Former Schools Chancellor Richard Carranza’s dissatisfaction percentage rating among New York teachers rose amid the pandemic, results from NYC School Survey showed.
Among 52,822 NYC teachers, Carranza’s dissatisfaction rating was recorded 25 percent, up by eight percentage points from 17 percent in the preceding academic year. The satisfaction rating was only 49 percent, while 25 percent expressed uncertainty.
This information was disclosed in an analysis of a school survey in New York City and drawn relatively few responses due to the pandemic caused by the coronavirus disease (COVID-19). The NYC School Survey was conducted last spring for the academic year 2019-2020.
The same survey found 74 percent of families were satisfied. In comparison, 8 percent said they were not happy with Carranza’s management, denoting an increase of two percentage points compared to the rating in the academic year 2018-2019. Families that said they did not know whether they were satisfied or dissatisfied with Carranza’s performance recorded 18 percent.
“We know this has been a challenging year for our school communities, and many teachers completed this survey during the height of the pandemic,” City Department of Education spokesperson Sarah Casasnovas said. She attributed the increased dissatisfaction to the coronavirus crisis that disrupted the school system.
“Despite the circumstances, the vast majority of families surveyed were satisfied with former Chancellor Carranza, and 96 percent of families reported high levels of satisfaction with schools overall,” Casasnovas further noted.
At the end of February, Carranza announced his resignation as the city’s chief education officer. He further explained the loss of 11 family members and childhood friends to the pandemic and needed to be away to breathe.
However, a press release later confirmed that IXL Learning, a developer of one-to-one learning products for more than 12 million students, hired Carranza to lead global strategy and development.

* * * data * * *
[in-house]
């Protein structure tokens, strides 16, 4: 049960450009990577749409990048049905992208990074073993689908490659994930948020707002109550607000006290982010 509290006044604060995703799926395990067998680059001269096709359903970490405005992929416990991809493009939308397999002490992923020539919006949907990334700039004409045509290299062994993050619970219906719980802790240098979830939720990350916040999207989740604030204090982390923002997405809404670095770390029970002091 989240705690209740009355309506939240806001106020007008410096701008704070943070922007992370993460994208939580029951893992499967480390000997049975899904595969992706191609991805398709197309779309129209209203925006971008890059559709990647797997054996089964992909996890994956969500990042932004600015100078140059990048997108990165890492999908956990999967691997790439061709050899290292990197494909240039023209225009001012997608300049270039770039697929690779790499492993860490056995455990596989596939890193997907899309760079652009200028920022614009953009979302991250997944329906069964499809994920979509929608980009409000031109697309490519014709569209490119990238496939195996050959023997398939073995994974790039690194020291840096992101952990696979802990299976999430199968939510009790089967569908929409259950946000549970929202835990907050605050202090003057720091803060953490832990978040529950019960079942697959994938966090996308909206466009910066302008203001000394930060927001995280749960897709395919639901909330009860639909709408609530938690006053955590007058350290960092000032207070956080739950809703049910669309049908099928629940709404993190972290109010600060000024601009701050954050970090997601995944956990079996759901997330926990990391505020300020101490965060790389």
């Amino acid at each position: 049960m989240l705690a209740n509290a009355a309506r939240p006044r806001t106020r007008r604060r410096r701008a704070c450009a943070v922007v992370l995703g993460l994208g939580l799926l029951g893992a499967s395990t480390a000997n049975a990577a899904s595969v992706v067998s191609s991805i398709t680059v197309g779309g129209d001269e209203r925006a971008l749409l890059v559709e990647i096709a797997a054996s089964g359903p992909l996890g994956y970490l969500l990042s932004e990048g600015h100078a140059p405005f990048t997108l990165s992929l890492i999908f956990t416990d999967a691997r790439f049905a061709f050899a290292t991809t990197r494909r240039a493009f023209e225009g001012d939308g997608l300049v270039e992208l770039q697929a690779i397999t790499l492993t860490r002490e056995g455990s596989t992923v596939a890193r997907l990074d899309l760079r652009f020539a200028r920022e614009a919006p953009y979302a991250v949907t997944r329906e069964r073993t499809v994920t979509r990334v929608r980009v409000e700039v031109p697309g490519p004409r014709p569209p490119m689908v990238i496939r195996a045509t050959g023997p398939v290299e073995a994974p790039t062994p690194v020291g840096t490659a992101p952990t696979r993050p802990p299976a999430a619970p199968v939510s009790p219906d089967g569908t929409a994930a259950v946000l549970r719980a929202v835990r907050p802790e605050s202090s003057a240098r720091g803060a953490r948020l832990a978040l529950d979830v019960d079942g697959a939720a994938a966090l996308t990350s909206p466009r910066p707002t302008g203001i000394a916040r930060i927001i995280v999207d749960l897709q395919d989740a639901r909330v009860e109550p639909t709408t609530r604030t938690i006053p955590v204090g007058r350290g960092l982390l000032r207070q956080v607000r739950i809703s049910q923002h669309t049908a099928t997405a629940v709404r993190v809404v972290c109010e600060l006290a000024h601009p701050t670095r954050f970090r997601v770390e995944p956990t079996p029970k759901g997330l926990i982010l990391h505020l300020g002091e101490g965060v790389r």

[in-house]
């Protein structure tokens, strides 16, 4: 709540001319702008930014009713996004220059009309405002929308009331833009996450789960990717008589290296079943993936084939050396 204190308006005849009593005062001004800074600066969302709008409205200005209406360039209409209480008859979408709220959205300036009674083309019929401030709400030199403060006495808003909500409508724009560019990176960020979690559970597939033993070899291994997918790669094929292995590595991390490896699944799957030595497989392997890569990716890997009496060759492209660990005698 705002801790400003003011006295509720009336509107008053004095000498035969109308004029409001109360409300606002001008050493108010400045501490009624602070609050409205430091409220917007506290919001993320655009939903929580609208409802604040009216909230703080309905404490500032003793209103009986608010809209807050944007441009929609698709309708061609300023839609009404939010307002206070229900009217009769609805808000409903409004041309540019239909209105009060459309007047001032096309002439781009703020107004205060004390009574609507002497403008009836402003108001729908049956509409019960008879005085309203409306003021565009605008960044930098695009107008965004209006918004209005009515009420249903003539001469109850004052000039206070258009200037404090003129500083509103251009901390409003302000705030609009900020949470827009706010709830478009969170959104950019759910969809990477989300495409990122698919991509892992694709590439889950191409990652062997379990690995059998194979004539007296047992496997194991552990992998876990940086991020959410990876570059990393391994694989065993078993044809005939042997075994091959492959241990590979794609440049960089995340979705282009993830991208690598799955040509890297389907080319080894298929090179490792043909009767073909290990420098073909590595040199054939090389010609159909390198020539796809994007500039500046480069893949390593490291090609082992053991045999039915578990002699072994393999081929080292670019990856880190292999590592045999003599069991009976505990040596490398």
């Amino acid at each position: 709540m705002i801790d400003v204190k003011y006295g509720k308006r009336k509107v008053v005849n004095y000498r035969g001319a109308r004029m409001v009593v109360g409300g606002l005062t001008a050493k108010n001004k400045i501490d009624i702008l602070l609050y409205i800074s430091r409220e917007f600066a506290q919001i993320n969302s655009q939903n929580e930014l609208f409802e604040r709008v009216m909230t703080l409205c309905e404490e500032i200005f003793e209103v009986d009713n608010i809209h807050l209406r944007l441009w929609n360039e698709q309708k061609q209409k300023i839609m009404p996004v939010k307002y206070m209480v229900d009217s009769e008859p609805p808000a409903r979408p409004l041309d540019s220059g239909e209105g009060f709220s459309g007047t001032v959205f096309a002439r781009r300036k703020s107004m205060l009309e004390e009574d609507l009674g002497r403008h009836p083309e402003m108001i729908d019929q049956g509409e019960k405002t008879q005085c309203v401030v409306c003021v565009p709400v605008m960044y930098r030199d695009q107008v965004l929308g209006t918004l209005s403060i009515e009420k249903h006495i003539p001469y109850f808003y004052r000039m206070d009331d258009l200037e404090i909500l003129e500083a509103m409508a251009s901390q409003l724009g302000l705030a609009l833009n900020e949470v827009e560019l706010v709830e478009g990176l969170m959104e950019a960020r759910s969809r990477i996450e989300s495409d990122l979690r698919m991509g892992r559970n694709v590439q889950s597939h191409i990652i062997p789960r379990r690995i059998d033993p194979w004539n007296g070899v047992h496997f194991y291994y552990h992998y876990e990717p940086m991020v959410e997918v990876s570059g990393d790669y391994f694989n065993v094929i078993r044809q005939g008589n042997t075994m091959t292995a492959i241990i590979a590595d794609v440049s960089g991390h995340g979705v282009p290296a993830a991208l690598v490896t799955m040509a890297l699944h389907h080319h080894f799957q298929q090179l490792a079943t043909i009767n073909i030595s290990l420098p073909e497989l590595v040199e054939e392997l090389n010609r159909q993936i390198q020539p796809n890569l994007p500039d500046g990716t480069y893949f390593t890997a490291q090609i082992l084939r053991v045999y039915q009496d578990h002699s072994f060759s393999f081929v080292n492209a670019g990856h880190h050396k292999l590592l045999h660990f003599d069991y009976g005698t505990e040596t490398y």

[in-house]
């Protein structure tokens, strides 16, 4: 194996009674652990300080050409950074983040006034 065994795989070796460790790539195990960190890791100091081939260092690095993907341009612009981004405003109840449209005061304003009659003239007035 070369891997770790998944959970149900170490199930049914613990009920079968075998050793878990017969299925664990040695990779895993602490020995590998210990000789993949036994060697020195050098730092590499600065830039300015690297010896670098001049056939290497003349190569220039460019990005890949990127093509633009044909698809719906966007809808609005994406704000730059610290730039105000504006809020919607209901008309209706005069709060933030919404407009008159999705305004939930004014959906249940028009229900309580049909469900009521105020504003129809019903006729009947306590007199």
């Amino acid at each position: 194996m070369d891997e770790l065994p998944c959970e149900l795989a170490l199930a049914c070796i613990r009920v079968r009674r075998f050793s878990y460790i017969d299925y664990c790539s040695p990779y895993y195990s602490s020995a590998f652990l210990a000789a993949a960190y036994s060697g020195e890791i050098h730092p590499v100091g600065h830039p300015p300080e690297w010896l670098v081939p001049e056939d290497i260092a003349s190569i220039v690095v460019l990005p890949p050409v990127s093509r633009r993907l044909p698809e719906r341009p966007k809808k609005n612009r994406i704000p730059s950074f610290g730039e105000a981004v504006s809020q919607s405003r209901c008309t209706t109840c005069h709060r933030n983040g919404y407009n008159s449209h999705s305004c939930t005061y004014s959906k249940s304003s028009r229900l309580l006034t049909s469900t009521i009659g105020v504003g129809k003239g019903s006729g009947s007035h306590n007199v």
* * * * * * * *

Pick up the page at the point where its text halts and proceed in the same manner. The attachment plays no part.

“Richard will supply IXL with an abundance of wisdom gained from working at the highest levels of K-12 education and a boundless commitment to ensuring all students have access to world-class learning experiences,” the chief executive officer said.
It appears Carranza left the NYC Department of Education high and dry, much like he did to his previous DOE before accepting the New York position.
Paul Mishkin, CEO of IXL Learning, expressed confidence towards Carranza’s experience as the schools chancellor and excitement to “continue shaping the future of education with him.”
Carranza officially stepped down from the position of schools chancellor on March 15, ending his three years of service in reshaping the largest public school system in the nation.
“To all my colleagues at the Department of Education, it is incredibly hard to say goodbye to you, and in my culture, we don’t say goodbye, we say ‘hasta luego,’ until we see you again. It’s been my privilege to be your colleague,” Carranza said.
Meisha Ross Porter, former Bronx Executive Superintendent, took over Carranza’s position and made history for being the first black woman ever to lead the city’s education system.
“Be you. Lead with a heart that you have led in every one of the assignments that you have had in New York City,” were Carranza’s advice to his replacement.